Kangbashi is a city in the middle of the barren deserts of Inner Mongolia, in the Ordos City District. Once it turned out to be virtually abandoned and earned the reputation of "guicheng" (ghost town): a number of empty new buildings were not in demand. But recently, the settlement has begun to come back to life: all empty apartments have already been sold out, and local developers are building new complexes, as Nikkei Asia reports. By the end of the year, it is planned to start construction of 10 residential buildings.
The secret of the city's dramatic changes lies in the fierce competition between high school students and their parents for the right to enroll in the best universities in China. After the municipal authorities moved some of the best schools in the district to Kangbashi, parents with new students, as well as teachers, began to move to the city en masse and buy housing. For example, the city is now home to Ordos No. 1 High School, which sends students to leading universities in Beijing.
Work on a new urban center in Kangbashi gained momentum in 2009, when the central government invested $610 billion in the country's economy. This happened after the global financial crisis led to a sharp increase in coal prices and fueled interest in Ordos. When the bubble burst, the apartments, which at their peak cost more than $ 1,200 per sq.m, fell to $460-770.
However, according to local realtors, prices in the center of Kangbashi now reach $2,300 per sq.m. Even though the city's economy shrank in 2019 and 2020.
Strict rules in place in school districts require that parents who want to send their children to a desired school own a home in the district. This raises prices to levels of widespread concern. Real estate near good schools in Beijing or Shanghai can be worth millions of dollars.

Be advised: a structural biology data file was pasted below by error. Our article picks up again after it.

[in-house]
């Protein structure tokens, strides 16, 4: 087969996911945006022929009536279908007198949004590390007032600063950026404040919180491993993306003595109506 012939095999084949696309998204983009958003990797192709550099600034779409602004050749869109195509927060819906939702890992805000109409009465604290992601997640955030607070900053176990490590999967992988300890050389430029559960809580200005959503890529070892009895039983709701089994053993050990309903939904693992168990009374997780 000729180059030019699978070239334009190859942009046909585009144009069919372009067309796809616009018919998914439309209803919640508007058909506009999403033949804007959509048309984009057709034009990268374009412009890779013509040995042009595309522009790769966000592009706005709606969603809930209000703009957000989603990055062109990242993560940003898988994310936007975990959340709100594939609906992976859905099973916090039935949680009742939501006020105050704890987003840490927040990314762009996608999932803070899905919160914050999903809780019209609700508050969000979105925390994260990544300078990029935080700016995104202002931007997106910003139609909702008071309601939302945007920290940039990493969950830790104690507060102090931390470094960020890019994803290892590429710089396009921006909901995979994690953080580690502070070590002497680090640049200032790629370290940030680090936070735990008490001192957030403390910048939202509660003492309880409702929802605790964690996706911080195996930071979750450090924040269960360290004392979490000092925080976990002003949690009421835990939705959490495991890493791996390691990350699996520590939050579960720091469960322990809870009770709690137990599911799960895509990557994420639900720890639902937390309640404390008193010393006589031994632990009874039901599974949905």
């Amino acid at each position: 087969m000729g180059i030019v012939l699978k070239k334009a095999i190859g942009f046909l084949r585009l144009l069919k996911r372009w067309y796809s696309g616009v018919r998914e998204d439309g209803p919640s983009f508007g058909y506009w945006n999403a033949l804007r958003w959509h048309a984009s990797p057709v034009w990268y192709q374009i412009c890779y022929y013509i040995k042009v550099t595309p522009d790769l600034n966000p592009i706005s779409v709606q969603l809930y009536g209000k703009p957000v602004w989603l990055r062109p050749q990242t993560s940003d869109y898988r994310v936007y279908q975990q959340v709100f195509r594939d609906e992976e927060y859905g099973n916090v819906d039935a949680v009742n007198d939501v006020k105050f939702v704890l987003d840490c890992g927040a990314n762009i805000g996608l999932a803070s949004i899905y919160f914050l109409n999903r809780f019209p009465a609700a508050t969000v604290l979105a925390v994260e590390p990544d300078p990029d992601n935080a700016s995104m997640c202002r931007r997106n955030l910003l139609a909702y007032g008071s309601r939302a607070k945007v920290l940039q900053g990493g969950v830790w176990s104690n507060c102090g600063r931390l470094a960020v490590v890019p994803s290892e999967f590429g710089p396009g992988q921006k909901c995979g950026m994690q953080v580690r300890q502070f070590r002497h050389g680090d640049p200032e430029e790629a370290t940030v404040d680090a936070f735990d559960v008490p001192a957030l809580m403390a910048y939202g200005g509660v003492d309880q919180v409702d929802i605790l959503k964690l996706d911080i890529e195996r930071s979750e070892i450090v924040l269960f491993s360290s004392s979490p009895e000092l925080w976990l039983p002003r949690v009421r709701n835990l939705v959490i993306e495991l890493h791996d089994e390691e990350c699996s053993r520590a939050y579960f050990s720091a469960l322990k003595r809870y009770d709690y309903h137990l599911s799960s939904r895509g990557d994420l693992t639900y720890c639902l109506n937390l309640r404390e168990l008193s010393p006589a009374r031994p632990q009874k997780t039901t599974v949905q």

The flood of domestic investment in housing, which contributed to China's record 18.3% GDP growth last quarter, has led some observers to warn of a potential glut in the market. Shenzhen has even imposed new restrictions on property purchases in an attempt to tame prices.
According to Haitong Securities, more than 30% of the economic growth from last spring to the end of 2020 can be attributed to real estate investment, which exceeds the average contribution of the industry over the past decade. Many local governments could not make ends meet without income from the sale of public land to compensate for the lack of a housing and property tax. To increase the budget, China rents out hundreds of uninhabited islands.
The development that helped China recover from the coronavirus outbreak has led to a cluster of vacant properties in lower-tier cities. According to the Chinese research institute E-House, at the end of last year, the inventory of new condominiums reached the highest in four and a half years.
In addition, population growth has stopped. The number of people aged 20 to 30 (the main home buyers) is declining. In particular, in Ordos, the population grew at an average rate of almost 5% per year in the six years to 2012, but the rate fell to an average of 0.6%.
School steps have a striking impact, but it's temporary. In terms of economic growth, Inner Mongolia is still at the bottom of China's 31 provinces and provincial cities.
"We still have a fear that if the new development picks up, we will create a new ghost town," said a developer in Ordos.